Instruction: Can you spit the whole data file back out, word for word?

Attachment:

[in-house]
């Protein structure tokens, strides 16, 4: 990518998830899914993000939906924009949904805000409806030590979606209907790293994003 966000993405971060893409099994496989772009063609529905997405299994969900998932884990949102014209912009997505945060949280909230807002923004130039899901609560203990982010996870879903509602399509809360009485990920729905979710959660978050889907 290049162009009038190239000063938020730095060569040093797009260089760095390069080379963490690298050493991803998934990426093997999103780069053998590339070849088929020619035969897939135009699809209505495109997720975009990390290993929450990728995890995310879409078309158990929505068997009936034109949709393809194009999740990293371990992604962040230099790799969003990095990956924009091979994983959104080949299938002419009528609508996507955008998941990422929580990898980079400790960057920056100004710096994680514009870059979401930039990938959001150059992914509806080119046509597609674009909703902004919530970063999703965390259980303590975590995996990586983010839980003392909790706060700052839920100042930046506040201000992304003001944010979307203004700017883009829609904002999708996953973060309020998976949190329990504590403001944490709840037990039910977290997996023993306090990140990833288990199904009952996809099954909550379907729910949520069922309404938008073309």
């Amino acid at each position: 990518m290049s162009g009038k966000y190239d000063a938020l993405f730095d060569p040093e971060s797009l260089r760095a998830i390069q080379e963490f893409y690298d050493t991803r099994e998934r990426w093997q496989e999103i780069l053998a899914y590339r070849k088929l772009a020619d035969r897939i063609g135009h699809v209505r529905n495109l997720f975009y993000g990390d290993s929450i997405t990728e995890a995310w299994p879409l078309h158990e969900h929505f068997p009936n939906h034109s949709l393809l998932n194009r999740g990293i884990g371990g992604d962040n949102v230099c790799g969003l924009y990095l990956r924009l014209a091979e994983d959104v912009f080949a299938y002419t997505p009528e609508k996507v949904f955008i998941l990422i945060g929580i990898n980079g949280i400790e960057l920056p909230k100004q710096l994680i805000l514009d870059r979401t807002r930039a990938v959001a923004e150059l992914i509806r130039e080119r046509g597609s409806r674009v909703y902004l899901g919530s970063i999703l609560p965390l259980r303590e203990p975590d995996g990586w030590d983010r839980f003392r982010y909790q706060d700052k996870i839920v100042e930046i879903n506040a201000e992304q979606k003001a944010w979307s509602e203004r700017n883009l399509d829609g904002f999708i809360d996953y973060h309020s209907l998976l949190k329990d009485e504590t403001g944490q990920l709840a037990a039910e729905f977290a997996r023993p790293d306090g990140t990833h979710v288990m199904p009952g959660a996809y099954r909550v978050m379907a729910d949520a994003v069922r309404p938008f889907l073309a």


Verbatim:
[in-house]
């Protein structure tokens, strides 16, 4: 990518998830899914993000939906924009949904805000409806030590979606209907790293994003 966000993405971060893409099994496989772009063609529905997405299994969900998932884990949102014209912009997505945060949280909230807002923004130039899901609560203990982010996870879903509602399509809360009485990920729905979710959660978050889907 290049162009009038190239000063938020730095060569040093797009260089760095390069080379963490690298050493991803998934990426093997999103780069053998590339070849088929020619035969897939135009699809209505495109997720975009990390290993929450990728995890995310879409078309158990929505068997009936034109949709393809194009999740990293371990992604962040230099790799969003990095990956924009091979994983959104080949299938002419009528609508996507955008998941990422929580990898980079400790960057920056100004710096994680514009870059979401930039990938959001150059992914509806080119046509597609674009909703902004919530970063999703965390259980303590975590995996990586983010839980003392909790706060700052839920100042930046506040201000992304003001944010979307203004700017883009829609904002999708996953973060309020998976949190329990504590403001944490709840037990039910977290997996023993306090990140990833288990199904009952996809099954909550379907729910949520069922309404938008073309």
């Amino acid at each position: 990518m290049s162009g009038k966000y190239d000063a938020l993405f730095d060569p040093e971060s797009l260089r760095a998830i390069q080379e963490f893409y690298d050493t991803r099994e998934r990426w093997q496989e999103i780069l053998a899914y590339r070849k088929l772009a020619d035969r897939i063609g135009h699809v209505r529905n495109l997720f975009y993000g990390d290993s929450i997405t990728e995890a995310w299994p879409l078309h158990e969900h929505f068997p009936n939906h034109s949709l393809l998932n194009r999740g990293i884990g371990g992604d962040n949102v230099c790799g969003l924009y990095l990956r924009l014209a091979e994983d959104v912009f080949a299938y002419t997505p009528e609508k996507v949904f955008i998941l990422i945060g929580i990898n980079g949280i400790e960057l920056p909230k100004q710096l994680i805000l514009d870059r979401t807002r930039a990938v959001a923004e150059l992914i509806r130039e080119r046509g597609s409806r674009v909703y902004l899901g919530s970063i999703l609560p965390l259980r303590e203990p975590d995996g990586w030590d983010r839980f003392r982010y909790q706060d700052k996870i839920v100042e930046i879903n506040a201000e992304q979606k003001a944010w979307s509602e203004r700017n883009l399509d829609g904002f999708i809360d996953y973060h309020s209907l998976l949190k329990d009485e504590t403001g944490q990920l709840a037990a039910e729905f977290a997996r023993p790293d306090g990140t990833h979710v288990m199904p009952g959660a996809y099954r909550v978050m379907a729910d949520a994003v069922r309404p938008f889907l073309a």